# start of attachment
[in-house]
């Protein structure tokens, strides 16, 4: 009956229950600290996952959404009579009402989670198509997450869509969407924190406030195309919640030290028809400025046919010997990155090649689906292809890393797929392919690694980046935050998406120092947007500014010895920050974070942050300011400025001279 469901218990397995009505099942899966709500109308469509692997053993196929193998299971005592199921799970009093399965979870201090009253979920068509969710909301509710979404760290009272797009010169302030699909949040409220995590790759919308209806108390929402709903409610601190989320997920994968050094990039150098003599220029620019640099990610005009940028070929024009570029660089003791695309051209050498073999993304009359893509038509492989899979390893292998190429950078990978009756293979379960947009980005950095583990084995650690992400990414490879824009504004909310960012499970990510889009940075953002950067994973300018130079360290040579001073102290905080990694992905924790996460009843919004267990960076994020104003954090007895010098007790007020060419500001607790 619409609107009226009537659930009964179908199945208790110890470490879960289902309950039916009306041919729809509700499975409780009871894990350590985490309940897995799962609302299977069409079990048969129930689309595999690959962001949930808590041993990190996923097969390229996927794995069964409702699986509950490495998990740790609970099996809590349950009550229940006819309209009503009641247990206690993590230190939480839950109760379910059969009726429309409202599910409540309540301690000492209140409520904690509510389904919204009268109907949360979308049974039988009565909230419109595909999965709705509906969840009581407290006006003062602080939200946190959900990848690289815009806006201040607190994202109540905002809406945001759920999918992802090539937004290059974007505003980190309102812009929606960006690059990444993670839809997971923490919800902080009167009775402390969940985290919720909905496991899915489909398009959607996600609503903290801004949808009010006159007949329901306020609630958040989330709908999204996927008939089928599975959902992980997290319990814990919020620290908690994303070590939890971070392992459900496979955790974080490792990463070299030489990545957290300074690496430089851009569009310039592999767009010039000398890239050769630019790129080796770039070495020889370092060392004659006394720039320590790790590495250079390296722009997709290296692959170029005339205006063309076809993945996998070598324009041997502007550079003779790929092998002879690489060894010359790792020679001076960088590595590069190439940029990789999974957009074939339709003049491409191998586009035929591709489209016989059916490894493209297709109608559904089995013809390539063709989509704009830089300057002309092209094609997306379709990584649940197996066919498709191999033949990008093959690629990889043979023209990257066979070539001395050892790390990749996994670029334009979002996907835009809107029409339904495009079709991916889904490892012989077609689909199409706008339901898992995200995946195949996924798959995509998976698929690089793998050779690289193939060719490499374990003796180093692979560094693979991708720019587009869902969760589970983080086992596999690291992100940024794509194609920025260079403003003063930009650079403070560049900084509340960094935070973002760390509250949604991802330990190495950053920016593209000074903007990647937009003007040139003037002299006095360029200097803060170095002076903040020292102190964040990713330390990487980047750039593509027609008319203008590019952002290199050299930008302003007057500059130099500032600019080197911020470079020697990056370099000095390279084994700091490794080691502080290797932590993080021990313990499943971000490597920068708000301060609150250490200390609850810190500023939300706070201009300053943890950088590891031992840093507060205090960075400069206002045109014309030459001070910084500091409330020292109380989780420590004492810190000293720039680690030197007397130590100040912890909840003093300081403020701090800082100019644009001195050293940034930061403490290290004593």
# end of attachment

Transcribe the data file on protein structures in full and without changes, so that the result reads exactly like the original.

[in-house]
């Protein structure tokens, strides 16, 4: 009956229950600290996952959404009579009402989670198509997450869509969407924190406030195309919640030290028809400025046919010997990155090649689906292809890393797929392919690694980046935050998406120092947007500014010895920050974070942050300011400025001279 469901218990397995009505099942899966709500109308469509692997053993196929193998299971005592199921799970009093399965979870201090009253979920068509969710909301509710979404760290009272797009010169302030699909949040409220995590790759919308209806108390929402709903409610601190989320997920994968050094990039150098003599220029620019640099990610005009940028070929024009570029660089003791695309051209050498073999993304009359893509038509492989899979390893292998190429950078990978009756293979379960947009980005950095583990084995650690992400990414490879824009504004909310960012499970990510889009940075953002950067994973300018130079360290040579001073102290905080990694992905924790996460009843919004267990960076994020104003954090007895010098007790007020060419500001607790 619409609107009226009537659930009964179908199945208790110890470490879960289902309950039916009306041919729809509700499975409780009871894990350590985490309940897995799962609302299977069409079990048969129930689309595999690959962001949930808590041993990190996923097969390229996927794995069964409702699986509950490495998990740790609970099996809590349950009550229940006819309209009503009641247990206690993590230190939480839950109760379910059969009726429309409202599910409540309540301690000492209140409520904690509510389904919204009268109907949360979308049974039988009565909230419109595909999965709705509906969840009581407290006006003062602080939200946190959900990848690289815009806006201040607190994202109540905002809406945001759920999918992802090539937004290059974007505003980190309102812009929606960006690059990444993670839809997971923490919800902080009167009775402390969940985290919720909905496991899915489909398009959607996600609503903290801004949808009010006159007949329901306020609630958040989330709908999204996927008939089928599975959902992980997290319990814990919020620290908690994303070590939890971070392992459900496979955790974080490792990463070299030489990545957290300074690496430089851009569009310039592999767009010039000398890239050769630019790129080796770039070495020889370092060392004659006394720039320590790790590495250079390296722009997709290296692959170029005339205006063309076809993945996998070598324009041997502007550079003779790929092998002879690489060894010359790792020679001076960088590595590069190439940029990789999974957009074939339709003049491409191998586009035929591709489209016989059916490894493209297709109608559904089995013809390539063709989509704009830089300057002309092209094609997306379709990584649940197996066919498709191999033949990008093959690629990889043979023209990257066979070539001395050892790390990749996994670029334009979002996907835009809107029409339904495009079709991916889904490892012989077609689909199409706008339901898992995200995946195949996924798959995509998976698929690089793998050779690289193939060719490499374990003796180093692979560094693979991708720019587009869902969760589970983080086992596999690291992100940024794509194609920025260079403003003063930009650079403070560049900084509340960094935070973002760390509250949604991802330990190495950053920016593209000074903007990647937009003007040139003037002299006095360029200097803060170095002076903040020292102190964040990713330390990487980047750039593509027609008319203008590019952002290199050299930008302003007057500059130099500032600019080197911020470079020697990056370099000095390279084994700091490794080691502080290797932590993080021990313990499943971000490597920068708000301060609150250490200390609850810190500023939300706070201009300053943890950088590891031992840093507060205090960075400069206002045109014309030459001070910084500091409330020292109380989780420590004492810190000293720039680690030197007397130590100040912890909840003093300081403020701090800082100019644009001195050293940034930061403490290290004593």